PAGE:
The invention relates to a radar responding system, which may be passive or active, and in which the phase and/or frequency of a coherent illuminating beam is modified and the modified beam is directed back at the illuminating platform. It is an advantageous feature of the invention that, for phase shifts and for slight frequency variations, other observers in the vicinity will not be able to tell that a message has been transmitted. They will be able to observe that energy has been reflected back to the illuminating system but will not be able, in the case of a coherent illuminating beam, to know that a message has been sent or the contents of the message

Other features and advantages will be apparent from the specification and claims and from the accompanying drawings which illustrate an embodiment of the invention.

BRIEF DESCRIPTION OF DRAWINGS

FIG. 1 illustrates schematically a coherent radar system suitable for use with the system.

FIG. 2 illustrates schematically one embodiment of a responding system according to the invention.

FIG. 3 illustrates an alternative embodiment of a responding system.

BEST MODE FOR CARRYING OUT THE INVENTION

Referring now to FIG. 1, there is shown in block diagram form a stable coherent radar system suitable for use on an aircraft that has an MTI (moving target indicator) feature. Such a radar is, for example, the multi-mode RADAR manufactured by Norden Systems, Inc. of Norwalk, Conn.

The MTI indication comes from the receiver and will be, for example, a doppler shift or an equivalent phase or frequency shift that indicates the speed of the target relative to the aircraft. For typical land based targets moving on the order of 10 kilometers per hour, the doppler shift in question is so small that another observer in the vicinity would not be able to detect the frequency shift, since he does not have access to the stable reference circuit within the transmitter system.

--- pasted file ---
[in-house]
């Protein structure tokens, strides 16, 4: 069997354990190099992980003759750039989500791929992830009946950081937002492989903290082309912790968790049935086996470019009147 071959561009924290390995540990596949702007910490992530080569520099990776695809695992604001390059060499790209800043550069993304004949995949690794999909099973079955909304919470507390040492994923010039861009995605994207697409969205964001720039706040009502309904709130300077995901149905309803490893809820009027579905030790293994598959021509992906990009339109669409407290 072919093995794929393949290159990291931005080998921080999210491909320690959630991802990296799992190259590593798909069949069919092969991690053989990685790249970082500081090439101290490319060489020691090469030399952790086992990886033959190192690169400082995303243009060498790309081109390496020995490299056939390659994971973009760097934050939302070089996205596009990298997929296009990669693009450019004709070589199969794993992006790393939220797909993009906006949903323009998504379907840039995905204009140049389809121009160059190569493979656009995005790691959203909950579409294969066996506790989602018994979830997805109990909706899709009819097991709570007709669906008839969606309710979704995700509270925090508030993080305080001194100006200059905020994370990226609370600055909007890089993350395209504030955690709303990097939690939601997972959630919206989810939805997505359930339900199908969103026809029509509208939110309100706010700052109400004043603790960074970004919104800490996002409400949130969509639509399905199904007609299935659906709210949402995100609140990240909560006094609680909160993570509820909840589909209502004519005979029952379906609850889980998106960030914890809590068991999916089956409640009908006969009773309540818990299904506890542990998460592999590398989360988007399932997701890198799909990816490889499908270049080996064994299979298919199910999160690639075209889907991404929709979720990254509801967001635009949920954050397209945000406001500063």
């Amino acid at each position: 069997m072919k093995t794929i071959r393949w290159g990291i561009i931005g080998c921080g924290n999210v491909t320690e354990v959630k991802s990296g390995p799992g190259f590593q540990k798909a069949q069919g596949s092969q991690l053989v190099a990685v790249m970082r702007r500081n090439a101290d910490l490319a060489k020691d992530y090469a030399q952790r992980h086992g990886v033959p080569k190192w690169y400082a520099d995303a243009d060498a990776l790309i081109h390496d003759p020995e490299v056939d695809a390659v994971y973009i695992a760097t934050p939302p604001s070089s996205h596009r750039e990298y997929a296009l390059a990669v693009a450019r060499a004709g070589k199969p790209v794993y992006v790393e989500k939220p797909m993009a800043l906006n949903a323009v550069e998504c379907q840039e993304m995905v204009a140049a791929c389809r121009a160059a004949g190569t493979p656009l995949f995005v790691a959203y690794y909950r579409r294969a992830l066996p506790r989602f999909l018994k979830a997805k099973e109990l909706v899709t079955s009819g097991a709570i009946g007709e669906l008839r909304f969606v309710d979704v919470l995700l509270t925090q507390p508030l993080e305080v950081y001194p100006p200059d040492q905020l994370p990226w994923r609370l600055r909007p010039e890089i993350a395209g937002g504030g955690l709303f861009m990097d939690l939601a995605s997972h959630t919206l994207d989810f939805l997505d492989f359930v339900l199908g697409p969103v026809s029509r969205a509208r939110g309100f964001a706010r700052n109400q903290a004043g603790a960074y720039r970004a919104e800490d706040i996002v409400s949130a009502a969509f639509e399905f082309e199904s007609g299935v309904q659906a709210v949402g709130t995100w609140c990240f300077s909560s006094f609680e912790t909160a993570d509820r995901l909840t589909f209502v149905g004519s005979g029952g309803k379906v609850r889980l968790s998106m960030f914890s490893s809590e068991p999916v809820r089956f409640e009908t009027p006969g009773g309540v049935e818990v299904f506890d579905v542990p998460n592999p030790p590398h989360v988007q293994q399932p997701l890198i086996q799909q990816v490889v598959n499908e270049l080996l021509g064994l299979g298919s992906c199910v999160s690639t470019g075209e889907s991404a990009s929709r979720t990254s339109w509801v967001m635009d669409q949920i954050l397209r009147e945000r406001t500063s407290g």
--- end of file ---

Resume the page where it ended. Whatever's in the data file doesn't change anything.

Conventional signal processing is done in the speed pattern detector unit 150, which produces an output such as target moving at X miles per hour for Y seconds. This feature of the system provides an opportunity for a built-in coding. The return signal is some arbitrary pattern of speed and duration that will be confused with actual target return signals.

Referring now to FIG. 2, there is shown a schematic version of a passive responder system suitable for use with the invention. Antenna 210 picks up the incoming signal. The converted power travels through transmission line 220, reflects off terminator 225, a conventional unit known to those skilled in the art, back out antenna 210. Transmission line 220 consists of a number of impedances 212, 214, 216 connected by diodes 213, 215 and 217, which are activated by switches 233, 235, and 237 under control of control unit 230. By selectively picking one or more switch to be closed, a variable phase shift can be imposed on the return signal.